September chance to build turf health

I’ve always found that weather records of past seasons’ experiences give a good indication of what’s likely to come for this year. September weather patterns over recent seasons have typically recorded good growing conditions, continuing well into the autumn. That gives opportunities to improve turf health and surface quality, but does create other issues to manage.  

Green cutting.

Last year, for example, across the UK the sunshine and rainfall were both a perfect average, with no great regional variation to the norm. Coupled to that, temperatures were well up on the long-term average.

September 2016 Highs’n’Lows
  • For the UK as a whole, sunshine and rainfall were a perfect average
  • Temperatures were significantly higher – up by 2.8°C for central southern England, compared to the historical long term average
  • In Scotland, the west had 20% above recent average rainfall, but the east nearly 20% below
  • East Anglia had just six days with rain, compared to 21 days in the west of Scotland – with an average of nearly 6 mm of rain per rainy day

Making the most of available conditions with healthy green leaf area is crucial as September light levels start to fall quickly, and evenings start to get cooler. Typically, night time temperatures are an average 2°C cooler, compared to August, with 40 hours less sunshine – a reduction of 25%.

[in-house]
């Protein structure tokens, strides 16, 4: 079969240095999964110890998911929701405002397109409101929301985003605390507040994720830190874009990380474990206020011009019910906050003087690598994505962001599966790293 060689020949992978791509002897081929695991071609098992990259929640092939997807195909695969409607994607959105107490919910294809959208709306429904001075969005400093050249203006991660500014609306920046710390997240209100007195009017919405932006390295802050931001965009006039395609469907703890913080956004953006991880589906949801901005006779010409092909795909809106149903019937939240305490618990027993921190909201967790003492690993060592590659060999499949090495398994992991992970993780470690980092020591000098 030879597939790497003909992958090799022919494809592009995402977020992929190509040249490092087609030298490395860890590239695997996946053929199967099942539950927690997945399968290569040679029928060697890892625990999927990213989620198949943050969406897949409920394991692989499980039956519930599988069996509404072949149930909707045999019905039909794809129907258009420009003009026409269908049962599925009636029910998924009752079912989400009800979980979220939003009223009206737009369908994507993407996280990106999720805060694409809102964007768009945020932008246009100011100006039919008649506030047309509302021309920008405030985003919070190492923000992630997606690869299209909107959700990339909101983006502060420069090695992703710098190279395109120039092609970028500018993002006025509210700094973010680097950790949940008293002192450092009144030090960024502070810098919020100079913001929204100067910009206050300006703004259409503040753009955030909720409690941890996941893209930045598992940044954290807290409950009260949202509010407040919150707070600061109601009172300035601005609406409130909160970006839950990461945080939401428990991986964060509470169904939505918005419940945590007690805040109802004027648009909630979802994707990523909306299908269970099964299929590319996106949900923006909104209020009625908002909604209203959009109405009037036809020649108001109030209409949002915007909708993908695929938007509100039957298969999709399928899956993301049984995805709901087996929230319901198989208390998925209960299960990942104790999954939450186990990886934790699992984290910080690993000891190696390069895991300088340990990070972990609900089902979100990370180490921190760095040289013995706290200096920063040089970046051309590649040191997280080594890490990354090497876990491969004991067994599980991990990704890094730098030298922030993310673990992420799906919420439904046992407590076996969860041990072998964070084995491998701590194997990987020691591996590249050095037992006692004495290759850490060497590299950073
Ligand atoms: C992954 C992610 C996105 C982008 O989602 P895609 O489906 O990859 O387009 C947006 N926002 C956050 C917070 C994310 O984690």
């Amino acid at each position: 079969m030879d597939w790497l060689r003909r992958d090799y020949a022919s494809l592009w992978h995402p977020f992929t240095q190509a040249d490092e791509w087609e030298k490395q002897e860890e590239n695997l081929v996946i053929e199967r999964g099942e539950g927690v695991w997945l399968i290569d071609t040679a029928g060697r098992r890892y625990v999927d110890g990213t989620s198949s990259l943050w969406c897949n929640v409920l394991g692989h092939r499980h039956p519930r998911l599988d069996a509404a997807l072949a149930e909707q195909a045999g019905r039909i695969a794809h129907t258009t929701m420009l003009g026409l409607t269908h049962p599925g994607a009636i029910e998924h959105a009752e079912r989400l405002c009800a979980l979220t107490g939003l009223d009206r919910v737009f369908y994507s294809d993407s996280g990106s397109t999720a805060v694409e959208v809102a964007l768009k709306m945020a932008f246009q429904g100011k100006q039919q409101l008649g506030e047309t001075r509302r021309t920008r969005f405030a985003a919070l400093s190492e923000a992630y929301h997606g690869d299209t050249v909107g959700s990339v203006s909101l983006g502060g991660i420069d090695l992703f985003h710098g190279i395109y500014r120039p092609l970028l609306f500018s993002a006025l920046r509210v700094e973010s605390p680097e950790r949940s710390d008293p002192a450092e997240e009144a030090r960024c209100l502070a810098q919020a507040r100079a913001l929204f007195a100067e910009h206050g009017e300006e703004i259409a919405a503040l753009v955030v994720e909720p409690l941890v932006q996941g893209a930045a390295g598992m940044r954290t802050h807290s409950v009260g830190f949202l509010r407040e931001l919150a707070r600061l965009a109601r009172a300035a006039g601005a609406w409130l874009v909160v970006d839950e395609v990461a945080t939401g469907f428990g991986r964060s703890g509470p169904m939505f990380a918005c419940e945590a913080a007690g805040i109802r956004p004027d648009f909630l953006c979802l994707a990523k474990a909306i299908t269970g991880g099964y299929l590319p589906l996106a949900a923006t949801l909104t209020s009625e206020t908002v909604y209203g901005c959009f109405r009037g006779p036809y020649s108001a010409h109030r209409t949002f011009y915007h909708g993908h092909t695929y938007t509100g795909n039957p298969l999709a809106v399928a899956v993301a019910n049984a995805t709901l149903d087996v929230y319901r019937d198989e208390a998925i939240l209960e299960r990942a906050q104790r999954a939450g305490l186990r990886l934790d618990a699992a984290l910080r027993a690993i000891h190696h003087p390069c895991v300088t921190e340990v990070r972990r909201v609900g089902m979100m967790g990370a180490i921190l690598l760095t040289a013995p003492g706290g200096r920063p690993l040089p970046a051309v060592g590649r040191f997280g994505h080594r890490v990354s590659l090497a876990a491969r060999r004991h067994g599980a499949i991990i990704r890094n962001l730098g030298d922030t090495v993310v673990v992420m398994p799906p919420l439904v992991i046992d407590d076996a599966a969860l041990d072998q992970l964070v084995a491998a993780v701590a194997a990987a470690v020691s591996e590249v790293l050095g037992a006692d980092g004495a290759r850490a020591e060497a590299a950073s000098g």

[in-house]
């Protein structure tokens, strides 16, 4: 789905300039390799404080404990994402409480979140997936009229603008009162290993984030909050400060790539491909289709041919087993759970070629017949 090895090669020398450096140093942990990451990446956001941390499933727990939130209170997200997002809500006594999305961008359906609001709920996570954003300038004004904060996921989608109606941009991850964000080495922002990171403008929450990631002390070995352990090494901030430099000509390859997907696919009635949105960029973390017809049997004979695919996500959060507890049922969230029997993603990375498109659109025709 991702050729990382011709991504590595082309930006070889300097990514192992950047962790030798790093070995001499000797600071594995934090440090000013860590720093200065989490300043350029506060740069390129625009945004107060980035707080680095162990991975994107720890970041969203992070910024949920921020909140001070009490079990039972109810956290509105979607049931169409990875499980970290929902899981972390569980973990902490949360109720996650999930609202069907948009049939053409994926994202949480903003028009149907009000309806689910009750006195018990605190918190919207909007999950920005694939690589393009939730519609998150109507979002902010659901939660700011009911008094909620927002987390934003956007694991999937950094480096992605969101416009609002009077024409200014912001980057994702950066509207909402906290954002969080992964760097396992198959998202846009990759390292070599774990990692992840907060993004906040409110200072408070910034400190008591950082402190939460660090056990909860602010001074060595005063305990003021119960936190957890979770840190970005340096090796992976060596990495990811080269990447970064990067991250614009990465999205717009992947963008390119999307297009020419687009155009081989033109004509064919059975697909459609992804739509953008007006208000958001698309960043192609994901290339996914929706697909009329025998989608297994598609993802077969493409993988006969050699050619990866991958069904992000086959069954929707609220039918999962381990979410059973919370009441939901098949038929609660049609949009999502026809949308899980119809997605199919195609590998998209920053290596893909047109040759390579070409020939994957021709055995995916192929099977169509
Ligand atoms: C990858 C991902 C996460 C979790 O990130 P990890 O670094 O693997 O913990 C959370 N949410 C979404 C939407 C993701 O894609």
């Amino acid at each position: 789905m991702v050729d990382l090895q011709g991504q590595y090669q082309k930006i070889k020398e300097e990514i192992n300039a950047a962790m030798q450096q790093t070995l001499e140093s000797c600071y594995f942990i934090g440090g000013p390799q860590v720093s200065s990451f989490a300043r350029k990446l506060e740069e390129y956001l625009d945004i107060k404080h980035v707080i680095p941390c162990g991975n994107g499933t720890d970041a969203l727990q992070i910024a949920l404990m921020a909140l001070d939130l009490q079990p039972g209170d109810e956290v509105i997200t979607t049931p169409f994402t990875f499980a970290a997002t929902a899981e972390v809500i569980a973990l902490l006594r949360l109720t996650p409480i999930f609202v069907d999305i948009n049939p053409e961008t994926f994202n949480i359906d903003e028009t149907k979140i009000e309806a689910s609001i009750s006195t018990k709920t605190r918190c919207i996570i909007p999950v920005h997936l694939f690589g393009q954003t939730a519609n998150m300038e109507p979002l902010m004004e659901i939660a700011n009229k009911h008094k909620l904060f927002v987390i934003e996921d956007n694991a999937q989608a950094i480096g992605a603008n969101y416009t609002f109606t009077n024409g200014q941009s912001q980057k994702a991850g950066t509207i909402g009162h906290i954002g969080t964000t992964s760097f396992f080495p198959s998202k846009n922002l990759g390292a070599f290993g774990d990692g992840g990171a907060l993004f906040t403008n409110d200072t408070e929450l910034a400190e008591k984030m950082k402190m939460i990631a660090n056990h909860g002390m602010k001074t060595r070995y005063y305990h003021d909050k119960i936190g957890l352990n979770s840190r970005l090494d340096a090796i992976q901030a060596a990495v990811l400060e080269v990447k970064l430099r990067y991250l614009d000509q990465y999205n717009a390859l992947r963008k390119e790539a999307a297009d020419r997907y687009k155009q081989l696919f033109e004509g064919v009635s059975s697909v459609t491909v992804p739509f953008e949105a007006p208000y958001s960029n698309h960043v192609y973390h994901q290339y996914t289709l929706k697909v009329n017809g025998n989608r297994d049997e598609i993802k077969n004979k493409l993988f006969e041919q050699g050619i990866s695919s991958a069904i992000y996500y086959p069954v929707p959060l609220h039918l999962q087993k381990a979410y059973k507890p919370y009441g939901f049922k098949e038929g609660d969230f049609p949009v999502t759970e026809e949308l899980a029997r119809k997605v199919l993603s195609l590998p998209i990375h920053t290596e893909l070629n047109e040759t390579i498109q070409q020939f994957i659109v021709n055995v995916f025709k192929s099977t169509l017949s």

Enhancing turf health with Primo Maxx PGR, Qualibra wetting agent and a proactive fungicide strategy is paramount in helping turf to effectively recover from renovation, and to prepare it to withstand the winter stresses of disease and weather.

Damp disease risk

As conditions cool through September, any rain or moisture raises the risk of an early Microdochium Patch (Fusarium) attack, from pathogens that have survived the summer in the thatch – especially through wet conditions experienced for much of the country this year.

GreenCast weather and disease records has highlighted weather conditions over recent seasons have created protracted risk periods for disease attack throughout September, rising significantly to high risk at the beginning of October. This has helped to pinpoint the ideal timing for planning proactive preventative systemic treatments, such as Banner Maxx or Headway.

Rough Rescue

The weather conditions this summer has seen many areas of golf course rough growing out of control – creating thick, clumpy unplayable lies. However, good growing conditions in September will help achieve rapid herbicide uptake and good levels of selective removal of Ryegrass with autumn Rescue applications.

Keep a look out as I’m going to post some more info on autumn use of Rescue over the next few days – it’s one of the hot topics I’m being asked about at the moment.


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